Following the success of Pierre Morrel’s “Taken,” Liam Neeson, to the surprise of many, has cemented himself as a formidable action hero. What has followed since can only be described as a money-making ploy by Hollywood based on Neeson’s action-star status; a ploy which has seen positive results (“The A Team,” “The Grey”) as well as negative (“Taken 2,” “Battleship”), Neeson appears to only be as effective as an action hero if he has the right director. And with Jaume Collet-Serra (with whom he previously collaborated on the “Total Recall”-esque thriller “Unknown”), Neeson is back in superb form in “Non-Stop.” Note: this is a plane movie without snakes; go figure.
Welcome to the ‘Mile-Die’ Club
Neeson plays Bill Marks, an aged and weary Air Marshal who’s haunted by a troubled past and copes with it one flask of whisky at a time. On a commercial flight from New York to London, Marks begins receiving cryptic text messages from a mysterious sender threatening to kill one passenger every twenty minutes unless a ransom demand is met. Marks is skeptical at first, but when passengers begin dying one by one, he realizes the threats are very much real and that he only has so much time to stop them.
Still Better than “Snakes on a Plane”
Compared to Neeson and Jaume-Collet’s previous collaborative effort, “Non-Stop” is a more thrilling and darker film where Neeson is able to channel his Bryan Mills character from “Taken.” Bill Marks is a troubled character with a fraught past and Neeson portrays this side of him convincingly, he comes across as being both resolute in his profession but reserved in his personality. His performance overshadows that of his co-stars, who don’t bring much to the film other than serving the singular purpose of assisting, aggravating, or antagonizing him. Collet-Serra’s direction clearly favours Neeson above everyone else, with veteran Julianne Moore reduced to a character bordering on bumbling and intrusive. The film even features the potential of Lupita Nyong’o but doesn’t even come close to utilizing it. As awesome as Neeson is, his co-stars really make this film lose altitude.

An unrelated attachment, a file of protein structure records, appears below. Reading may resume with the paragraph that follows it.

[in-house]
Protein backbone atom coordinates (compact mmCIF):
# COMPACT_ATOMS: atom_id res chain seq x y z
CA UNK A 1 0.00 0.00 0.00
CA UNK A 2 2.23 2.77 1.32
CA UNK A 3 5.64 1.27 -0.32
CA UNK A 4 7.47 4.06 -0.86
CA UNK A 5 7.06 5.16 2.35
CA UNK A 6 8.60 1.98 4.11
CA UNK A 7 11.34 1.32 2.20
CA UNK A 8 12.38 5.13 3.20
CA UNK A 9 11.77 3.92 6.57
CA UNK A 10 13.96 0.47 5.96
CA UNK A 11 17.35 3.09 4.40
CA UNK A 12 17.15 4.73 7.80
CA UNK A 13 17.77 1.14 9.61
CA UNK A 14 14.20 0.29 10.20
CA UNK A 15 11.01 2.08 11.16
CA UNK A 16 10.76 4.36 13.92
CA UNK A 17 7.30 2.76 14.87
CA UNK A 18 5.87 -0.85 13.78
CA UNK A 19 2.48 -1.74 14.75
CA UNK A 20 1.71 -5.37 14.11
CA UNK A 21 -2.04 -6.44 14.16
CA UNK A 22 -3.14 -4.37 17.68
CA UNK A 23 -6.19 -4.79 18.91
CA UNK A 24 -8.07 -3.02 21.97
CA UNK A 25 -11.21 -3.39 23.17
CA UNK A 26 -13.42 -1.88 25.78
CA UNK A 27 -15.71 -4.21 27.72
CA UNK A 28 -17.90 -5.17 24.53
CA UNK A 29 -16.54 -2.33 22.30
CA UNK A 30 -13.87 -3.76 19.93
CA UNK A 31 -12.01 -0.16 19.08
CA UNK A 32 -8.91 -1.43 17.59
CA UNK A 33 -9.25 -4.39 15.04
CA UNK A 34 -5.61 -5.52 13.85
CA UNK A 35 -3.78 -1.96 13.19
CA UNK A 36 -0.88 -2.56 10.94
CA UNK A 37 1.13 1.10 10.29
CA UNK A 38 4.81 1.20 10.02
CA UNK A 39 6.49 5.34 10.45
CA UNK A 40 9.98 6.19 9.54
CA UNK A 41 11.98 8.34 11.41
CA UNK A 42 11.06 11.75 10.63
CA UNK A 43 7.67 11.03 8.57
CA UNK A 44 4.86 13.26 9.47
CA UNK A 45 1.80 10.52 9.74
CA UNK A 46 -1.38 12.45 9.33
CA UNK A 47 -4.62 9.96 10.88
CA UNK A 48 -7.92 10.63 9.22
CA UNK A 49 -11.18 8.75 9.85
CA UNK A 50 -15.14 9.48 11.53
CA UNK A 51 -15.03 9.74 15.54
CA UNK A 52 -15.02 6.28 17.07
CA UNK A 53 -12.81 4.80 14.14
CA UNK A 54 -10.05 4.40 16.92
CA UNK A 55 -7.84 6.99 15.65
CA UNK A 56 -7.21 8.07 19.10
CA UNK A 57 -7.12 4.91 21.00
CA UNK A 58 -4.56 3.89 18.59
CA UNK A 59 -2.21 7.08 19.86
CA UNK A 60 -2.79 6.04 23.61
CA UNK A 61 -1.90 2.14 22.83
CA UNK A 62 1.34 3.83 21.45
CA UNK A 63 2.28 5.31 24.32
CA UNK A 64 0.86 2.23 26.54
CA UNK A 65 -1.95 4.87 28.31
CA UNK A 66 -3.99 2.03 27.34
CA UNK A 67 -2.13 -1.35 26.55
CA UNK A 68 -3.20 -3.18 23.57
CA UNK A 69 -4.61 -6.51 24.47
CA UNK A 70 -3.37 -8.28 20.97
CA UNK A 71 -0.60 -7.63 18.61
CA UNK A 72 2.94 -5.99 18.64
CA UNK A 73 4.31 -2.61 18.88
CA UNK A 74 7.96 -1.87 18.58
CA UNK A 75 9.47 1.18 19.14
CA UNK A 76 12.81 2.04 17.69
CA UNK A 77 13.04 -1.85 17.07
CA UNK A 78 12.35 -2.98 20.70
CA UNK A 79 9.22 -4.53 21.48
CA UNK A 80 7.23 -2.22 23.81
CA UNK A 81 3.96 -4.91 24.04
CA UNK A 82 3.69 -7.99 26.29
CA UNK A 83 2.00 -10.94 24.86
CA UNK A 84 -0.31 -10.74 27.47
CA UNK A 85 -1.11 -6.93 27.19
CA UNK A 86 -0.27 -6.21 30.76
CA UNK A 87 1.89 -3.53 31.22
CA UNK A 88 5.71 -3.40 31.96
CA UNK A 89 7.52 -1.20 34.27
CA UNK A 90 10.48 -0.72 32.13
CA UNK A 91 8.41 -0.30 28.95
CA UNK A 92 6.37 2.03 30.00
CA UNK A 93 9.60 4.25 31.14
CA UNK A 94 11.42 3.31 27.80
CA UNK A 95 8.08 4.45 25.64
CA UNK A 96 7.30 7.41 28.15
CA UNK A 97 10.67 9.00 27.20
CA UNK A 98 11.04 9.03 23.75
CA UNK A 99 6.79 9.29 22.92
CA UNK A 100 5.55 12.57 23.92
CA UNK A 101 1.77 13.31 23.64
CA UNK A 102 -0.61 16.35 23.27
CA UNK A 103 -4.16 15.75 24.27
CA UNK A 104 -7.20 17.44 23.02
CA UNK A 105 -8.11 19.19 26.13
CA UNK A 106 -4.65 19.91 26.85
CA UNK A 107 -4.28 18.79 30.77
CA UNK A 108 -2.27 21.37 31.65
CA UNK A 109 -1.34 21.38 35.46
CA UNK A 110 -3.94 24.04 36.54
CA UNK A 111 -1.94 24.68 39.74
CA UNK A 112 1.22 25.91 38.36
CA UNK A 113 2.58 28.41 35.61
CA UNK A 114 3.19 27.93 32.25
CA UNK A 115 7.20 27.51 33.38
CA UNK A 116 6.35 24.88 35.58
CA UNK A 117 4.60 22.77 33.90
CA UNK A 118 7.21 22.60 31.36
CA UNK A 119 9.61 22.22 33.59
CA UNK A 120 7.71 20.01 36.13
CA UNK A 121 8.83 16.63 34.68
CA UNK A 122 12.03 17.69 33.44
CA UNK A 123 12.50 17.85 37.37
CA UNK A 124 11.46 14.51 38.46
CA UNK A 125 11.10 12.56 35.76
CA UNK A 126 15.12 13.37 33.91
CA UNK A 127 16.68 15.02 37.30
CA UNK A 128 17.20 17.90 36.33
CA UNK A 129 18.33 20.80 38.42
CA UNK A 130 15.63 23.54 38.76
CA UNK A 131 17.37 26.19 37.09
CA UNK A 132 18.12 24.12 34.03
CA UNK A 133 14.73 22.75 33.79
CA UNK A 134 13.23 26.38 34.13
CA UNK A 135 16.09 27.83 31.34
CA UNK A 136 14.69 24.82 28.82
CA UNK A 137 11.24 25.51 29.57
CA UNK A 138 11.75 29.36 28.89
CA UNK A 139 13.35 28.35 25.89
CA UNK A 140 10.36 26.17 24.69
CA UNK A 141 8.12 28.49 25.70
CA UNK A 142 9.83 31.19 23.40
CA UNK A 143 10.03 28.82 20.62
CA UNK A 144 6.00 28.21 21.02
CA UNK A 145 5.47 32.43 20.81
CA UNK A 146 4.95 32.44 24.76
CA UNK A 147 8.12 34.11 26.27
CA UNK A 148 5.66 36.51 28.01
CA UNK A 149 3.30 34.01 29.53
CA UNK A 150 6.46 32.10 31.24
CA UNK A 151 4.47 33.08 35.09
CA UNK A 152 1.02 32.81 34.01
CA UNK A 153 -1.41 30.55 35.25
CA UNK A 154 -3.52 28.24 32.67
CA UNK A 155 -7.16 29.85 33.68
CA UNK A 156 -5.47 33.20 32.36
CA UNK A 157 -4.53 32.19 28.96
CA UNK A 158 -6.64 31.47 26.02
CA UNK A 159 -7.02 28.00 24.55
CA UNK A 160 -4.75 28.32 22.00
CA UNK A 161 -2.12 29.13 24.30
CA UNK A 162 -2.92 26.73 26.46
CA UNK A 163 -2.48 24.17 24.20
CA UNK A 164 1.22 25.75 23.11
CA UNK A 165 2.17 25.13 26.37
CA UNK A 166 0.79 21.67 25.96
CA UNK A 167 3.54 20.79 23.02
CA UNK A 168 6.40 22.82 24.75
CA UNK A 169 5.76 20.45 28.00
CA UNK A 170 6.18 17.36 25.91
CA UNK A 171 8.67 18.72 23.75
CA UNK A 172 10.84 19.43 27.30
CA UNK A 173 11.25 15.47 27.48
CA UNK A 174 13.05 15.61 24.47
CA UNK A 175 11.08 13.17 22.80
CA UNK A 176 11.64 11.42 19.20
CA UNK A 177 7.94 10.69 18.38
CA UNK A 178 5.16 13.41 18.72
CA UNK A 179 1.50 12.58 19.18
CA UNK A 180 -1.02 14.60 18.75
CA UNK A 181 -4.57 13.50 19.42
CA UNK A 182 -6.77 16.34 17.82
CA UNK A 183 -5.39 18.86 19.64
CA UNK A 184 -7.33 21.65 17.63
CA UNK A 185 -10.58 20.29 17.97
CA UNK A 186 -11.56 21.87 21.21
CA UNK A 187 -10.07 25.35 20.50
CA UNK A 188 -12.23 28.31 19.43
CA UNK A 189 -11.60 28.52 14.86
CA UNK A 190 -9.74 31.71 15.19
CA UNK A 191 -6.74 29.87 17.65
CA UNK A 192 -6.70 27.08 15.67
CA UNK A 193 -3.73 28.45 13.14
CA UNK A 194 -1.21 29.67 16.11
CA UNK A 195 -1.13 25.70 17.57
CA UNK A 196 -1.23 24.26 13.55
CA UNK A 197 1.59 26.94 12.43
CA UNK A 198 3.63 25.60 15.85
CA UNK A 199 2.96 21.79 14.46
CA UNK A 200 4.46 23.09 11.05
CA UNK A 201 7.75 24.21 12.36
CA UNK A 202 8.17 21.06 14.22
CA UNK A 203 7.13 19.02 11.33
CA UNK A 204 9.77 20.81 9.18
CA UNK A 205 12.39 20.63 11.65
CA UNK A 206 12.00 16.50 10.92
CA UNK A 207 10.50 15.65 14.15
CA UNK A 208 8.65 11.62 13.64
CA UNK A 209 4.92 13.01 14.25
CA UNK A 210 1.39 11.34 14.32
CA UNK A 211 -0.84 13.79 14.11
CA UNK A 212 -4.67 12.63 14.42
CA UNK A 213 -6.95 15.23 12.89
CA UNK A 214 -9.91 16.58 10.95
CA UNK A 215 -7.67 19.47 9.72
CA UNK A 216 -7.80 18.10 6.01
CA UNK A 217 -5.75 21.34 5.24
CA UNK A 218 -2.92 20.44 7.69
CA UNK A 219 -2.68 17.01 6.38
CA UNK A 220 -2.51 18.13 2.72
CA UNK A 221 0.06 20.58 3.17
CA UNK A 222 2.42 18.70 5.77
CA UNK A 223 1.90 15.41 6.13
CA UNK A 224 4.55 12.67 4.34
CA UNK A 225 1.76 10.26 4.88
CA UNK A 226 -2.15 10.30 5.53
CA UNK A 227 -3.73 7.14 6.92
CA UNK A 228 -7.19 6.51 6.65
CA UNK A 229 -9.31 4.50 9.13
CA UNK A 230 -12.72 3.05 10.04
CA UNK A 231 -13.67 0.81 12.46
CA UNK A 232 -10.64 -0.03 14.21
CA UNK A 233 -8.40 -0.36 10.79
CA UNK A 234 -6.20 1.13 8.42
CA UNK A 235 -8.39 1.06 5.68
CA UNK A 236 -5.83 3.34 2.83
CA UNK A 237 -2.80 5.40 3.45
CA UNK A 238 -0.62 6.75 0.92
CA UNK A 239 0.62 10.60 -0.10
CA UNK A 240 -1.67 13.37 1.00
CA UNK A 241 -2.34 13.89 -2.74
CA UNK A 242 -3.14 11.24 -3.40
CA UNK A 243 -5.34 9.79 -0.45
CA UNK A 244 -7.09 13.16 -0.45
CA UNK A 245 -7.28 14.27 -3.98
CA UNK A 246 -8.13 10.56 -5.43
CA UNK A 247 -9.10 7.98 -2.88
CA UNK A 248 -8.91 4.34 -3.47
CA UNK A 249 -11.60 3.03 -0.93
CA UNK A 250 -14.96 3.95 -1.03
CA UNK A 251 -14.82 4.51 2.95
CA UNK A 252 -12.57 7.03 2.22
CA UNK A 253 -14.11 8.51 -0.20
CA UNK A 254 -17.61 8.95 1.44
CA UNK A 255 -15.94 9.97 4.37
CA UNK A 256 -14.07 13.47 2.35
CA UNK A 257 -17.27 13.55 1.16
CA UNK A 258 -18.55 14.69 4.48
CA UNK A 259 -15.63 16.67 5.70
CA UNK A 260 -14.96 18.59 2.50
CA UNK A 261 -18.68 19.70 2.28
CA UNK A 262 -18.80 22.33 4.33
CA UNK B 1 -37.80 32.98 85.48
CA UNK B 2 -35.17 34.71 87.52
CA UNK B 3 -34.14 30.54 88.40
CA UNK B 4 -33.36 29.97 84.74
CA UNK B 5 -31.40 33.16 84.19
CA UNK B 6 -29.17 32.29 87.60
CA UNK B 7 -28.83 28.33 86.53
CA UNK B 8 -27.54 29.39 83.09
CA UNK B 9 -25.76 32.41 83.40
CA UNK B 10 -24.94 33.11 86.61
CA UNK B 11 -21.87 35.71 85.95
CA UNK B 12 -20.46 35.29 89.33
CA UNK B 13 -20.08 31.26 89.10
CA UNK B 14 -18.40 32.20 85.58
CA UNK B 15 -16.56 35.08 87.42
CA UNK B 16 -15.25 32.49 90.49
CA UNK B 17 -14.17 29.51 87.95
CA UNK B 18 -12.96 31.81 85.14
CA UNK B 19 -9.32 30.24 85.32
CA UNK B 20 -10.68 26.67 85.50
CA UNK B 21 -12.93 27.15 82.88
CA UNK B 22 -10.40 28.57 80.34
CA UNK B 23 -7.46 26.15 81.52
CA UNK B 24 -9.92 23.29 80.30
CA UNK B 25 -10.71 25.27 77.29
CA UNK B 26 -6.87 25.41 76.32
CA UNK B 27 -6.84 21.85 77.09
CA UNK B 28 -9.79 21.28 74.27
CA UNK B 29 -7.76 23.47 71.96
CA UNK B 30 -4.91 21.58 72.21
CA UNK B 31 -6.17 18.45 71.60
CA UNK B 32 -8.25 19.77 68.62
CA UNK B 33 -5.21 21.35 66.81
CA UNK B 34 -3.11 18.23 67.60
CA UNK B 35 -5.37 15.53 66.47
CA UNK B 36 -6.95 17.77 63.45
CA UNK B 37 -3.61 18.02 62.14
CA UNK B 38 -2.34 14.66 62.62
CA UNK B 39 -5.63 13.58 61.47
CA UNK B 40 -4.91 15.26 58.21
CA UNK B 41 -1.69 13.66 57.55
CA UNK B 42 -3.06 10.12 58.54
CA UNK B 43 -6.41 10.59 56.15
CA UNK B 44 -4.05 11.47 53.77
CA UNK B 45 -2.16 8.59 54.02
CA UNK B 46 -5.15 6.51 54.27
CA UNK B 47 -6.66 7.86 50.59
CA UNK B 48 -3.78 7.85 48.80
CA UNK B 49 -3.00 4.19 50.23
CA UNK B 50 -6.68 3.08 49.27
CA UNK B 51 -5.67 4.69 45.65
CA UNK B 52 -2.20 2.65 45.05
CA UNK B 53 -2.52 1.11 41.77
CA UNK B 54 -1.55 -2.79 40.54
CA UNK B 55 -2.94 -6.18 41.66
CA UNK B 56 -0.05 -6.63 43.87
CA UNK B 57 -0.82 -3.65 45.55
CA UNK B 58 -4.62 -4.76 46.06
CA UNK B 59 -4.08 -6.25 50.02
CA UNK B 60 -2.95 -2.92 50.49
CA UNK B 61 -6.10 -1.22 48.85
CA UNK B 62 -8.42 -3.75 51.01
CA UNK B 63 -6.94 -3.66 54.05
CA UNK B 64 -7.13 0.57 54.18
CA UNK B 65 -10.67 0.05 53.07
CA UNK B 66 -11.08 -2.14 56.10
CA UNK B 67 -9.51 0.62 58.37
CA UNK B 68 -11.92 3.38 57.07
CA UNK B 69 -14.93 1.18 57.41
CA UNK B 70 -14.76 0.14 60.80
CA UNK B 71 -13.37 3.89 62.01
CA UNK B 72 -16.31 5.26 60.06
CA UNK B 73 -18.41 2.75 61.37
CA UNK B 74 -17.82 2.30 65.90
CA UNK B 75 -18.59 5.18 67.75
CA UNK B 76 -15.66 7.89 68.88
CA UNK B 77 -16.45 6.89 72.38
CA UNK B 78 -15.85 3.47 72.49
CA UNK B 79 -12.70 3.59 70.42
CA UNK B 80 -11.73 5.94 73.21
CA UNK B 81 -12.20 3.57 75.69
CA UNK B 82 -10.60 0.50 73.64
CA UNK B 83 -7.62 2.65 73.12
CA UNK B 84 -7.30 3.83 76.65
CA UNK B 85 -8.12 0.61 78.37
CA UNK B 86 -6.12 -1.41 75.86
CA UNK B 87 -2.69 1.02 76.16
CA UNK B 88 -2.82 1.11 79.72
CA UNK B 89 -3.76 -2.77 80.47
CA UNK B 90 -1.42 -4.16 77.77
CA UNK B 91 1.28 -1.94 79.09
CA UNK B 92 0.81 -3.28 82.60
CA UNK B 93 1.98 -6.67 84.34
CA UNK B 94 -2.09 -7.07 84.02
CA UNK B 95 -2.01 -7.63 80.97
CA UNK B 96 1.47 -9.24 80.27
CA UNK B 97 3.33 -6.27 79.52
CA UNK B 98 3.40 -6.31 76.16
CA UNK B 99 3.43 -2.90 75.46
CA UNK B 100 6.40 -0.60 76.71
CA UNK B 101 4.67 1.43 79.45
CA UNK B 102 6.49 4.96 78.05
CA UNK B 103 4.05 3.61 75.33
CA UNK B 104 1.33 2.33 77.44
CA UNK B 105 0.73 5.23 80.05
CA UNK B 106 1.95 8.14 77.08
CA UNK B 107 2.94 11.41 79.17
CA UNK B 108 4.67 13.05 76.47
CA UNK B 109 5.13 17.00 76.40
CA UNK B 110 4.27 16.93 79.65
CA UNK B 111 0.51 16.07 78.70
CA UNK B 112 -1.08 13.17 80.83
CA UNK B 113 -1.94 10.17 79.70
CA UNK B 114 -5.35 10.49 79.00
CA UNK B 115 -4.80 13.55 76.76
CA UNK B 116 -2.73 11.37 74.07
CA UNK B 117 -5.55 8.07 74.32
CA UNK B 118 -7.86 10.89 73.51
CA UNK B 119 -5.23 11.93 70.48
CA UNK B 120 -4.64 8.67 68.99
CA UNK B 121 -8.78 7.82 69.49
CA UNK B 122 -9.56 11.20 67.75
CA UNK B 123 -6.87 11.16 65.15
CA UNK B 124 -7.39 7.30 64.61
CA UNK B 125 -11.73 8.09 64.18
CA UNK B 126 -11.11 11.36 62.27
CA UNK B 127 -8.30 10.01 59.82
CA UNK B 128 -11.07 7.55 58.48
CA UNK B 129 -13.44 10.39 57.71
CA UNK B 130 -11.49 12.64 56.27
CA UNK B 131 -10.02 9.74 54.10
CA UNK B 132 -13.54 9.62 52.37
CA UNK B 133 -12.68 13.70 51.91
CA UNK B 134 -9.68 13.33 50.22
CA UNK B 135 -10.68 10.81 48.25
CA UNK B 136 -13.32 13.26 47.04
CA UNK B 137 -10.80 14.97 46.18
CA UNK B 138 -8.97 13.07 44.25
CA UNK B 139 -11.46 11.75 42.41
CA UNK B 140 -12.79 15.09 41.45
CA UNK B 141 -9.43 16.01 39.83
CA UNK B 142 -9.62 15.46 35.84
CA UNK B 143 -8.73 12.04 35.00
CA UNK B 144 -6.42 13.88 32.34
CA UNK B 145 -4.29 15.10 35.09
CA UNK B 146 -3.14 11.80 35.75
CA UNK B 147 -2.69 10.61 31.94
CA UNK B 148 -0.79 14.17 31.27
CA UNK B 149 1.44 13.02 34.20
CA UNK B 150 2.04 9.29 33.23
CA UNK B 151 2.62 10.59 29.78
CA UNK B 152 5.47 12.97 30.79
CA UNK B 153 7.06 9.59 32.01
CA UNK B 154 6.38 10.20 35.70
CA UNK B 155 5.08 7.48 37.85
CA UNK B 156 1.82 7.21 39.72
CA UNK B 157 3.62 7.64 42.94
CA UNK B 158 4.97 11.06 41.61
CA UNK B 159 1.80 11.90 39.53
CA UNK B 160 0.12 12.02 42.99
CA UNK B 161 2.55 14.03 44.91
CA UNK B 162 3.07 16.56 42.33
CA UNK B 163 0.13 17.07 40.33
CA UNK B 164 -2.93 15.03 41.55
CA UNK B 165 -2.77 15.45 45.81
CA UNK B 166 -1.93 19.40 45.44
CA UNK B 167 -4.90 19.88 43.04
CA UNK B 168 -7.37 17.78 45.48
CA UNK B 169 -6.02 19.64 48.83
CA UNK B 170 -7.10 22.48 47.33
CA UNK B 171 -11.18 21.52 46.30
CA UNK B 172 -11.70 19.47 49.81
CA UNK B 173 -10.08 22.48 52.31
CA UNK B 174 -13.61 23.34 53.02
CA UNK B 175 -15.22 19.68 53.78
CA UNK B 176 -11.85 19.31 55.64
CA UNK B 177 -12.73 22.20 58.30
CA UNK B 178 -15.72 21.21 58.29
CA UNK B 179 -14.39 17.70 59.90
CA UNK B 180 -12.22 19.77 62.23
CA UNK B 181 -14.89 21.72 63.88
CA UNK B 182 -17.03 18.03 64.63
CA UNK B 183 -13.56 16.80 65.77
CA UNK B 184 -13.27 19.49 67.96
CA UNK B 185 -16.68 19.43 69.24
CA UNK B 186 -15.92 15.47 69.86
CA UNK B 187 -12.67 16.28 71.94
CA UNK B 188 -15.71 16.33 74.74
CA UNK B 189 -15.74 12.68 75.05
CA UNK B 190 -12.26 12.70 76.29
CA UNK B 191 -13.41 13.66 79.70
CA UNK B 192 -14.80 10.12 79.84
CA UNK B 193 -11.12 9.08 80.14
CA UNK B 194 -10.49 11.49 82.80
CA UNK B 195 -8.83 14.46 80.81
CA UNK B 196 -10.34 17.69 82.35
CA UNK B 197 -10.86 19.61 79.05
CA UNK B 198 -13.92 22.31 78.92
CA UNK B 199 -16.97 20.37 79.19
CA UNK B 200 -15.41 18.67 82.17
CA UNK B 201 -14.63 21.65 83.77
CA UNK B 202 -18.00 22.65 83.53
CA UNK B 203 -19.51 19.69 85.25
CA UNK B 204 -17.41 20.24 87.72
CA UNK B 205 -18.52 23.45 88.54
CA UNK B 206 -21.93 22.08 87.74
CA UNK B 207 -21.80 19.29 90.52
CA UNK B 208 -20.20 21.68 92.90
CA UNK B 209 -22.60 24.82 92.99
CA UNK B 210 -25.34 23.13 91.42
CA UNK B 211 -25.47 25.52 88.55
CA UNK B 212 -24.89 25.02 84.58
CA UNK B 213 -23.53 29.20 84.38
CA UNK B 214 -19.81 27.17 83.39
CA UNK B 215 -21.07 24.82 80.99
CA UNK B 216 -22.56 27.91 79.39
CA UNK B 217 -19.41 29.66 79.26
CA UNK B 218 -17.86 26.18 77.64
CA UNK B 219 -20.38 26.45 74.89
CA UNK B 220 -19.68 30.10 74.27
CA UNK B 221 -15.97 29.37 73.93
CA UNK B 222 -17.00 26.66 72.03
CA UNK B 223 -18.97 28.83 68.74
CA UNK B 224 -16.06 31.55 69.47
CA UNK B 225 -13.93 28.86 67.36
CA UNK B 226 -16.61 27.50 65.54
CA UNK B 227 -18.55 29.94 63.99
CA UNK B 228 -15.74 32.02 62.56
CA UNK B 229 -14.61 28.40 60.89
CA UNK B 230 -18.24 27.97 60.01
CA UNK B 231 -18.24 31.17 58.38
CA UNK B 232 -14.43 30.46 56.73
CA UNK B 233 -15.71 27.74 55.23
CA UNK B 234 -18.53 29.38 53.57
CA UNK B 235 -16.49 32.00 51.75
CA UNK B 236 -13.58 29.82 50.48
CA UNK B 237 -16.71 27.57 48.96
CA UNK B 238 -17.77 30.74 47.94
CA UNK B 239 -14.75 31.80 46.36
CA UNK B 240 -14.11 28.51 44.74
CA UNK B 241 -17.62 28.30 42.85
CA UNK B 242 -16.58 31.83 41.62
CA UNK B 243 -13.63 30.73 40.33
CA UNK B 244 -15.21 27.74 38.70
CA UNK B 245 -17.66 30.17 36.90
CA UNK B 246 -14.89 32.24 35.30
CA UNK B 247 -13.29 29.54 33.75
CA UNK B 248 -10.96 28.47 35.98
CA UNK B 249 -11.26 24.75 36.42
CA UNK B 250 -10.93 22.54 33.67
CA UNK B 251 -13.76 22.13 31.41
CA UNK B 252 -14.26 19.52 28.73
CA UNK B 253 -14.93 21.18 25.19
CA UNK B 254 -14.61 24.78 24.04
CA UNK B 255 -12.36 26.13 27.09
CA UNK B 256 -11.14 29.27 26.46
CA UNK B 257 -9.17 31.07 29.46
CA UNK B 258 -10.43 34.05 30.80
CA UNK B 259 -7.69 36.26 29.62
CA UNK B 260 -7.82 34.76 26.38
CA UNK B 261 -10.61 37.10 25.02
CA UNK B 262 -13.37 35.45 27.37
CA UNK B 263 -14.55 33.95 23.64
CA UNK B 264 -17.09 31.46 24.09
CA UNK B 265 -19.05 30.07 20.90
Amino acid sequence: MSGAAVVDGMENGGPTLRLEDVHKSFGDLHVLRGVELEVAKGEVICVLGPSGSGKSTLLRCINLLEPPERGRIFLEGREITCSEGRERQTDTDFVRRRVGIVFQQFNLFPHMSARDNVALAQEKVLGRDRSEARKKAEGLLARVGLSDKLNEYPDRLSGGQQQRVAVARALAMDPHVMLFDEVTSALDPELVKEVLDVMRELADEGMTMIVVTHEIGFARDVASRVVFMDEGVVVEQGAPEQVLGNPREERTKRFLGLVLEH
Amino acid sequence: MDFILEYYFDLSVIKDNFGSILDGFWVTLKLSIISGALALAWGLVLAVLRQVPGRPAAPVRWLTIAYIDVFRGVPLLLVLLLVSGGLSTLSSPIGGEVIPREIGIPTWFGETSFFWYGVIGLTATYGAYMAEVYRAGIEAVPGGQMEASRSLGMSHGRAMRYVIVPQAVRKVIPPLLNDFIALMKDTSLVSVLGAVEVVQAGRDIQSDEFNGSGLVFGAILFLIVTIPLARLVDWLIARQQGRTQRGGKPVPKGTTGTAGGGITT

The action and suspense, however, are tense and keep you guessing until the (disappointing) climactic revelation. The film feels claustrophobic at times, as most of the action takes place within the confines of the plane’s cabin, with one fight scene taking place entirely inside a lavatory. There’s an impressive tracking shot, reminiscent of “Gravity”, which follows Neeson’s fast-paced interrogation of the passengers throughout the plane and, as out-of-place as it feels, truly lends a level of cinematic quality to this otherwise by-the-numbers film. There are a few plot holes here and there and the climactic reveal of why the plane is being terrorized is nothing short of ridiculous and self-defeating.
This Flight Needs a Layover
The film also features on-screen text-message typography reminiscent of “Sherlock” and this, coupled with the tracking shot makes me wonder if Collet-Serra simply copied the flavours of the week as a way of ensuring the film’s popular success. Though this may not exactly be the case, it certainly feels that way to the educated viewer.
“Non-Stop” is an exciting and satisfying film if you’re a fan of Liam Neeson, action, or a combination of the two. After the disappointment of “Taken 2,” it’s good to see Neeson back in form. With a semi-unresolved plot and questionable acting on the part of Neeson’s supporting cast, the film never really soars above its potential once it takes off. However, the film has enough working in its favour to guarantee some thrills and, if you’re a fan of Liam Neeson, you’re sure to enjoy it.